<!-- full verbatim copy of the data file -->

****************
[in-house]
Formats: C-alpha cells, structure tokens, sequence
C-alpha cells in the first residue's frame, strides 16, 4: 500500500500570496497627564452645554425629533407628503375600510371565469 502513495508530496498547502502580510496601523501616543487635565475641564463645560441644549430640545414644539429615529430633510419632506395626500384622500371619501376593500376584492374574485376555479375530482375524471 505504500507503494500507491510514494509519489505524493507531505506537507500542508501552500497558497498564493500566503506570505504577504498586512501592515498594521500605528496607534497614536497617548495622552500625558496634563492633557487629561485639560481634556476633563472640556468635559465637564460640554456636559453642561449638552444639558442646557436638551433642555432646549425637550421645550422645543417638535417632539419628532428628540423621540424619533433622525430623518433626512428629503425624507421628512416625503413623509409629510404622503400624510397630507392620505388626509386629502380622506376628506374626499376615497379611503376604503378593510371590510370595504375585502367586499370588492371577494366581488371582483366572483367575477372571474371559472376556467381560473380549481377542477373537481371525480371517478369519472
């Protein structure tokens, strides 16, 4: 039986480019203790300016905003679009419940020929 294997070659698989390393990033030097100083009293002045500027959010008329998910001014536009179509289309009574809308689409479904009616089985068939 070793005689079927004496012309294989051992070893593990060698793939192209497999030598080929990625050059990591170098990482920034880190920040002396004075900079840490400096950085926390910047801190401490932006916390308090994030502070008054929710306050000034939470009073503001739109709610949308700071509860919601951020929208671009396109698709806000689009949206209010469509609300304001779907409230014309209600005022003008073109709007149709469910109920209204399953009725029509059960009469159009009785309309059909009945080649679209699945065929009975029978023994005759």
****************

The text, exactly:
[in-house]
Formats: C-alpha cells, structure tokens, sequence
C-alpha cells in the first residue's frame, strides 16, 4: 500500500500570496497627564452645554425629533407628503375600510371565469 502513495508530496498547502502580510496601523501616543487635565475641564463645560441644549430640545414644539429615529430633510419632506395626500384622500371619501376593500376584492374574485376555479375530482375524471 505504500507503494500507491510514494509519489505524493507531505506537507500542508501552500497558497498564493500566503506570505504577504498586512501592515498594521500605528496607534497614536497617548495622552500625558496634563492633557487629561485639560481634556476633563472640556468635559465637564460640554456636559453642561449638552444639558442646557436638551433642555432646549425637550421645550422645543417638535417632539419628532428628540423621540424619533433622525430623518433626512428629503425624507421628512416625503413623509409629510404622503400624510397630507392620505388626509386629502380622506376628506374626499376615497379611503376604503378593510371590510370595504375585502367586499370588492371577494366581488371582483366572483367575477372571474371559472376556467381560473380549481377542477373537481371525480371517478369519472
């Protein structure tokens, strides 16, 4: 039986480019203790300016905003679009419940020929 294997070659698989390393990033030097100083009293002045500027959010008329998910001014536009179509289309009574809308689409479904009616089985068939 070793005689079927004496012309294989051992070893593990060698793939192209497999030598080929990625050059990591170098990482920034880190920040002396004075900079840490400096950085926390910047801190401490932006916390308090994030502070008054929710306050000034939470009073503001739109709610949308700071509860919601951020929208671009396109698709806000689009949206209010469509609300304001779907409230014309209600005022003008073109709007149709469910109920209204399953009725029509059960009469159009009785309309059909009945080649679209699945065929009975029978023994005759």